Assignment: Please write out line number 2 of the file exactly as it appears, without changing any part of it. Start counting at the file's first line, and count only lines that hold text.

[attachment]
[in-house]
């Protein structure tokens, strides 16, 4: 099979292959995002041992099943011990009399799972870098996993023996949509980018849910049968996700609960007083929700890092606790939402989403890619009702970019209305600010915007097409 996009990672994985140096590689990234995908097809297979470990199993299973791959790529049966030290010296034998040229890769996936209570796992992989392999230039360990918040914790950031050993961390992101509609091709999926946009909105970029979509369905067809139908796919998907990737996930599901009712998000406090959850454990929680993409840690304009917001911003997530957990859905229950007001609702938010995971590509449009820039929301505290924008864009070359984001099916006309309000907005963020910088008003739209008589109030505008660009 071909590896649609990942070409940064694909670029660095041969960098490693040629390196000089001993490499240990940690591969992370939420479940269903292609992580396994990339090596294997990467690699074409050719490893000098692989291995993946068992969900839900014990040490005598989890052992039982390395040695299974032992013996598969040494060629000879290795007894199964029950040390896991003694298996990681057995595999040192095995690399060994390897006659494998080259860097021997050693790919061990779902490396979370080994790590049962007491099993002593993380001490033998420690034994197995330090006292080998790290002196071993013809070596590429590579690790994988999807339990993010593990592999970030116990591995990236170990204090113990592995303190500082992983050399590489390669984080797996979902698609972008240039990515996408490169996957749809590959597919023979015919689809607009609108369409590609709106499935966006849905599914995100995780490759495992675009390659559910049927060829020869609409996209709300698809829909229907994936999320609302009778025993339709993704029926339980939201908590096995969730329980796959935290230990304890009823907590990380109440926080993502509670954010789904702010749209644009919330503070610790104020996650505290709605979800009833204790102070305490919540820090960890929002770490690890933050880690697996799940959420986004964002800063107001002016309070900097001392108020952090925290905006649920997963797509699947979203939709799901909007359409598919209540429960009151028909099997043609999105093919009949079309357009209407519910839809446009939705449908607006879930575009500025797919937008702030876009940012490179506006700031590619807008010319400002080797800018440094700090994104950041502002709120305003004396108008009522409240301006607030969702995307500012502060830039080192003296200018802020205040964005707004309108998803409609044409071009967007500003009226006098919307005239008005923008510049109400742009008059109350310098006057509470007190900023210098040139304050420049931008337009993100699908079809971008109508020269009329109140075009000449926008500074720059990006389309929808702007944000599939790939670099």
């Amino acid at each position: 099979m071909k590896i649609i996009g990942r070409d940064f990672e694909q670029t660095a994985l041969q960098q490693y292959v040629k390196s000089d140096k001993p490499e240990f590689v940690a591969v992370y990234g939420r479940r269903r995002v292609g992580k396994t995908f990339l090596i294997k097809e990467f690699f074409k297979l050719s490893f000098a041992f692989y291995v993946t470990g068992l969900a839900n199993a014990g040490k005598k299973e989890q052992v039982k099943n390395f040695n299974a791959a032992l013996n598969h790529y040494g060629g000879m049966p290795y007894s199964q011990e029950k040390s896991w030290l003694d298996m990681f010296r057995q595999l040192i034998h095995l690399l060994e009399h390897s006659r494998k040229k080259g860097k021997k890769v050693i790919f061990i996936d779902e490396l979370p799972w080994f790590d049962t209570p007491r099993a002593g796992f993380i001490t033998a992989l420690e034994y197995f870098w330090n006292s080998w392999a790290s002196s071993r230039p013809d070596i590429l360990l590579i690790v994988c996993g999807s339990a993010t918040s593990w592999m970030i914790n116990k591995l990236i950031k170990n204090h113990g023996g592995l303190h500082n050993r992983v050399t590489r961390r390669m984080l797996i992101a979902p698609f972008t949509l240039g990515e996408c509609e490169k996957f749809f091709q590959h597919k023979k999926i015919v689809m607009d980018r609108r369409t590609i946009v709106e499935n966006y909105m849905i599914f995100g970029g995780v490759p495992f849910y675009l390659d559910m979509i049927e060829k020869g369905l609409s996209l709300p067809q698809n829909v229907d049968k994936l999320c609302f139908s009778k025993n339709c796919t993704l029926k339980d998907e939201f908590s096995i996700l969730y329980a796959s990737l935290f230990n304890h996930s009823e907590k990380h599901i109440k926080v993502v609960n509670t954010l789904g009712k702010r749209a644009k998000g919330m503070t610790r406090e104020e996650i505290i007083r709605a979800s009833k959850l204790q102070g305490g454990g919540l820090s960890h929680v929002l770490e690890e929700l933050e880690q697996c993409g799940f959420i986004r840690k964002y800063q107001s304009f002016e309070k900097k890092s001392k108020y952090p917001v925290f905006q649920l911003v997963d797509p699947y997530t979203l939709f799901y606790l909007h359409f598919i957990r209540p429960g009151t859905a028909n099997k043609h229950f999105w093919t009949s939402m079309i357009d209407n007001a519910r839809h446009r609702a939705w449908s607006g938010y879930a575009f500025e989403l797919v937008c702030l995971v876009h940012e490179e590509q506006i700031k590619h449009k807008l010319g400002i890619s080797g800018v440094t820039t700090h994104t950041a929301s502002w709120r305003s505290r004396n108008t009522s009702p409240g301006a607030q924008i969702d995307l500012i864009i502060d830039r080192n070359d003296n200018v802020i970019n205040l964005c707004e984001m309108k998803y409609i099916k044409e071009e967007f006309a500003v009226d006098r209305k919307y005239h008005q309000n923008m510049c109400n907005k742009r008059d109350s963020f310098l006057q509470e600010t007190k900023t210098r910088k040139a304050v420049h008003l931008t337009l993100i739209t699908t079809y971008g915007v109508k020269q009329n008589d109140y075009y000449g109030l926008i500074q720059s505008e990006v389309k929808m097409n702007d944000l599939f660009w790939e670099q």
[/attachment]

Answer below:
């Protein structure tokens, strides 16, 4: 099979292959995002041992099943011990009399799972870098996993023996949509980018849910049968996700609960007083929700890092606790939402989403890619009702970019209305600010915007097409 996009990672994985140096590689990234995908097809297979470990199993299973791959790529049966030290010296034998040229890769996936209570796992992989392999230039360990918040914790950031050993961390992101509609091709999926946009909105970029979509369905067809139908796919998907990737996930599901009712998000406090959850454990929680993409840690304009917001911003997530957990859905229950007001609702938010995971590509449009820039929301505290924008864009070359984001099916006309309000907005963020910088008003739209008589109030505008660009 071909590896649609990942070409940064694909670029660095041969960098490693040629390196000089001993490499240990940690591969992370939420479940269903292609992580396994990339090596294997990467690699074409050719490893000098692989291995993946068992969900839900014990040490005598989890052992039982390395040695299974032992013996598969040494060629000879290795007894199964029950040390896991003694298996990681057995595999040192095995690399060994390897006659494998080259860097021997050693790919061990779902490396979370080994790590049962007491099993002593993380001490033998420690034994197995330090006292080998790290002196071993013809070596590429590579690790994988999807339990993010593990592999970030116990591995990236170990204090113990592995303190500082992983050399590489390669984080797996979902698609972008240039990515996408490169996957749809590959597919023979015919689809607009609108369409590609709106499935966006849905599914995100995780490759495992675009390659559910049927060829020869609409996209709300698809829909229907994936999320609302009778025993339709993704029926339980939201908590096995969730329980796959935290230990304890009823907590990380109440926080993502509670954010789904702010749209644009919330503070610790104020996650505290709605979800009833204790102070305490919540820090960890929002770490690890933050880690697996799940959420986004964002800063107001002016309070900097001392108020952090925290905006649920997963797509699947979203939709799901909007359409598919209540429960009151028909099997043609999105093919009949079309357009209407519910839809446009939705449908607006879930575009500025797919937008702030876009940012490179506006700031590619807008010319400002080797800018440094700090994104950041502002709120305003004396108008009522409240301006607030969702995307500012502060830039080192003296200018802020205040964005707004309108998803409609044409071009967007500003009226006098919307005239008005923008510049109400742009008059109350310098006057509470007190900023210098040139304050420049931008337009993100699908079809971008109508020269009329109140075009000449926008500074720059990006389309929808702007944000599939790939670099």